After the embattled Renaissance Merchant Bank went under, there are still possibilities for bank failure which include ZABG which has a negative capital position of US$15 348 157 million, Royal Bank in the negative US$3 422 410 million and Genesis Investment Bank with a negative US$3 204 619 million. The envisaged trading paper [money market instrument] valued at about US$83 million to deal with outstanding amounts of statutory reserves balances is expected to bring relief to institutions which are owed by the Reserve Bank of Zimbabwe. Banks have to work on managing their interest spread, yield on advances and return on equity.

 

The proposed US$100 million recapitalisation funds expected to be disbursed by the end of February for the RBZ certainly falls short of what can bring confidence into the sector. This implies the lender of last resort function will remain suspended for the whole of 2012. This subsequently entails a liquidity crunch which will be with us and a raft of measures has to be expeditiously implemented to contain the ticking time bomb. We believe the RBZ requires not less than US$500 000 million for recapitalisation purposes, any discussion on currency reform without necessary reforms at the bank will be preposterous and fatalistic to economic progress.

 

The civil service industrial action with workers demanding a 56% wage increase is certainly unsustainable given the slim budget which was announced by Tendai Biti, Zimbabwe’s Finance Minister. To depend on diamond revenues to effect wage increments is economically suicidal since the proceeds from the special gem seems to be inconsistent in terms of inflows and transparency. It is unfortunately inflationary to see salaries in the public service being raised as productivity levels coupled with bureaucracy remains high.

The tug of war between the civil service and their paymasters is forecasted to last for the better part of 2012. However, it is also surprising to note that average US dollar wage levels in Zimbabwe are above those of most regional economies. This opens debate on what constitutes a realistic average consumer basket for a family of six. The recent strike by the civil servants has cost the Zimbabwean economy an estimated average of US$1.8 million so far this year only with a projected US$2.1 billion cost to the overall GDP by the end of 2012.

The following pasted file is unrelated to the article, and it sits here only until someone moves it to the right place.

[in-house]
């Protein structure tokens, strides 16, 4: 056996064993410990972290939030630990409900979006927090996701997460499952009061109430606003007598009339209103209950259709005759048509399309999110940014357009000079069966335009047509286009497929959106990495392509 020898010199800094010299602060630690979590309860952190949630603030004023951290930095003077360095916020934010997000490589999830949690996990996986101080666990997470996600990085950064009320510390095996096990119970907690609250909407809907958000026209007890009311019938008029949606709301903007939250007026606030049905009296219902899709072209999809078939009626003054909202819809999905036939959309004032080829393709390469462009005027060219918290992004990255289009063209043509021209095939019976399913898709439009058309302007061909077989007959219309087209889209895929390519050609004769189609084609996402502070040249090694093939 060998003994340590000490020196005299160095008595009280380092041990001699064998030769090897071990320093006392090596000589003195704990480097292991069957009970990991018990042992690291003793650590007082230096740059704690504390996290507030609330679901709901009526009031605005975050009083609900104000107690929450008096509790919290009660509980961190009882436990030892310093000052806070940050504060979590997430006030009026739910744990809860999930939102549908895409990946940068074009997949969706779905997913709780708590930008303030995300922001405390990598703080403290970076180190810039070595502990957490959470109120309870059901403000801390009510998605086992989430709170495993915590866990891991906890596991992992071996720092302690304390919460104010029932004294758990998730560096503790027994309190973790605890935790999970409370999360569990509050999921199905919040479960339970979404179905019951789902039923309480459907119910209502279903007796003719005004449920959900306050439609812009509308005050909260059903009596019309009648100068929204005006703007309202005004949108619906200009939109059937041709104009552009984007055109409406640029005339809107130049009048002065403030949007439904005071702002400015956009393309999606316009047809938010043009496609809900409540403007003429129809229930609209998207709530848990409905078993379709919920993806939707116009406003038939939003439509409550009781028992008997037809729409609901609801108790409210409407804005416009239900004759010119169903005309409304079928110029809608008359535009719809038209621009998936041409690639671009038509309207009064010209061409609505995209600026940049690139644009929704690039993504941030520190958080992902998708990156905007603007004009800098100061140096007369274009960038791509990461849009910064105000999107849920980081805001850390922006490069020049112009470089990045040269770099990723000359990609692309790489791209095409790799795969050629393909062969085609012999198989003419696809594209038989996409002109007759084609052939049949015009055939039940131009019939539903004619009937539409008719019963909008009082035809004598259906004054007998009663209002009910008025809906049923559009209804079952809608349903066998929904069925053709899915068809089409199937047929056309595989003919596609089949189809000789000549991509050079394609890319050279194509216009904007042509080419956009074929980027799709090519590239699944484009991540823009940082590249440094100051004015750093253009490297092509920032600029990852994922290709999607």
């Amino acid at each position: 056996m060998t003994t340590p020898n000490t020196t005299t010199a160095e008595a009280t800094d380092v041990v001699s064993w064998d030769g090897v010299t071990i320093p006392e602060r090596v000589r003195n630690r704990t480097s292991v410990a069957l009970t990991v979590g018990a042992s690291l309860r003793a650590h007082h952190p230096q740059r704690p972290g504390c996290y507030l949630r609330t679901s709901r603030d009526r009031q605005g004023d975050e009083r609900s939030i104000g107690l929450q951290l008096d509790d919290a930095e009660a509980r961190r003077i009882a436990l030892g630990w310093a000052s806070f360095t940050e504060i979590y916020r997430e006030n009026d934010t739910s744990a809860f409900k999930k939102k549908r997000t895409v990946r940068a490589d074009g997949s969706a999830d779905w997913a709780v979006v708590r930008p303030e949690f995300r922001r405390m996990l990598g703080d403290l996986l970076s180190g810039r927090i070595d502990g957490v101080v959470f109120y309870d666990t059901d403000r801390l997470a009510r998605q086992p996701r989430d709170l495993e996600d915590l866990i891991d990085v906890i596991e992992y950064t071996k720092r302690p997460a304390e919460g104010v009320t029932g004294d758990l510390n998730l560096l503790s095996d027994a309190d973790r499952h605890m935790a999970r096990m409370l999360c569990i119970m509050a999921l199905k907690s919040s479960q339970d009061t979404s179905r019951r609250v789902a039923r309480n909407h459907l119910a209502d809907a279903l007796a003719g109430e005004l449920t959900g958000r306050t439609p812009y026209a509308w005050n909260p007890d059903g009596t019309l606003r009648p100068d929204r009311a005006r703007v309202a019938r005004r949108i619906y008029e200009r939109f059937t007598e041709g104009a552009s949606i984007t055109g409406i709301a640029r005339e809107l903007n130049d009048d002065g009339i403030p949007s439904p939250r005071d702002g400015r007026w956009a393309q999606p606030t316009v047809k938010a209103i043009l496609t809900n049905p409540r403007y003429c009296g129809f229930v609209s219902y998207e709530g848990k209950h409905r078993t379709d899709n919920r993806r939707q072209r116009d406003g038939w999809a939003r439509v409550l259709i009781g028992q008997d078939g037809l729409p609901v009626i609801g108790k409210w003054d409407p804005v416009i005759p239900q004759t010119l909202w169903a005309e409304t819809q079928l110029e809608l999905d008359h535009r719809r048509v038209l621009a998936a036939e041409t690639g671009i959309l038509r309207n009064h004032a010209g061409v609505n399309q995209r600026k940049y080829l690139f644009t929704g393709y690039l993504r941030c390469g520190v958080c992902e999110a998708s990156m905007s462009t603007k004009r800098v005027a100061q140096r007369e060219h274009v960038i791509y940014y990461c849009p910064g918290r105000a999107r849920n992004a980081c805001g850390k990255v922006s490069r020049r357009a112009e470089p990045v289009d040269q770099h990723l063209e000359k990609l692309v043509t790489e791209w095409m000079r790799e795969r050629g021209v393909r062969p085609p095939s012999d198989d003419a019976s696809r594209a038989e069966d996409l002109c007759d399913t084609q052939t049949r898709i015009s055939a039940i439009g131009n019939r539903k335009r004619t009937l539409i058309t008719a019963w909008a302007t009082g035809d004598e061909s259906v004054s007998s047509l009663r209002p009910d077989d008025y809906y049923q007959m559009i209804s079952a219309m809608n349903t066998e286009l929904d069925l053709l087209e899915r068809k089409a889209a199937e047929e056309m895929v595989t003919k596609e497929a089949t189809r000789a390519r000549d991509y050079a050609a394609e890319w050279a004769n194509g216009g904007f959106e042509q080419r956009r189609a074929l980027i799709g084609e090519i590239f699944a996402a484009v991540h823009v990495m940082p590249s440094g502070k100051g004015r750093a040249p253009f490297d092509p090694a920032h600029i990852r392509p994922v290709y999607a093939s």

Zimbabweans are increasingly becoming less and less confident of the inclusive government’s capacity to solve both economic and political problems. For every 10 residents, only 1 believes having an election will extricate the nation out of the economic malaise it is currently mired in. The never-ending power shortages are expected to continue in 2012, which will have disruptive effects on both the agricultural and manufacturing sectors of the economy. Of the US$3.67 billion worth of exports for Zimbabwe in the year 2011, about 25% of that value came from Agriculture and 6% from the manufacturing industry. The capacity and possibility of power generation being significantly increased by at least an 8% margin is absolutely low with corresponding demand expected to peak by an average of 7.2% as rural to urban migration is on the sprawl in addition to recovering sectors which substantially demands more power energy to operate.

 

PROSPECTS OF ZIMBABWE’ AGRICULTURE INDUSTRY
In addition to the government’s attempts to revive its flagging agriculture industry through the introduction of a command agriculture system, the administration has introduced long-term leases to provide security for farmers willing to cultivate land nationalised in the 2005 constitutional amendment. One of the unintended side-effects of President Mugabe’s 2000 land reform strategy, which resulted in the abolition of land tenure, was that farmers were unable to use their land as collateral to obtain bank loans to invest in their farms. As a result, few commercial farmers were able to find the capital to maintain productivity. The government began to distribute 99-year leases in November 2006, and among the initial recipients were 19 white farmers, which came as a shock to many after President Mugabe declared in July 2005 that his land reform programme would be complete only when there was “not a single white on the farms”. There are currently less than 600 white farmers left in Zimbabwe.

Some suggest financial institutions may be reluctant to accept the new leases as collateral, given that the government reserves the right to cancel the lease if it deems the farm unproductive. The demand for electricity continues restricting the productivity levels in Zimbabwe from rising to pre-2000 era.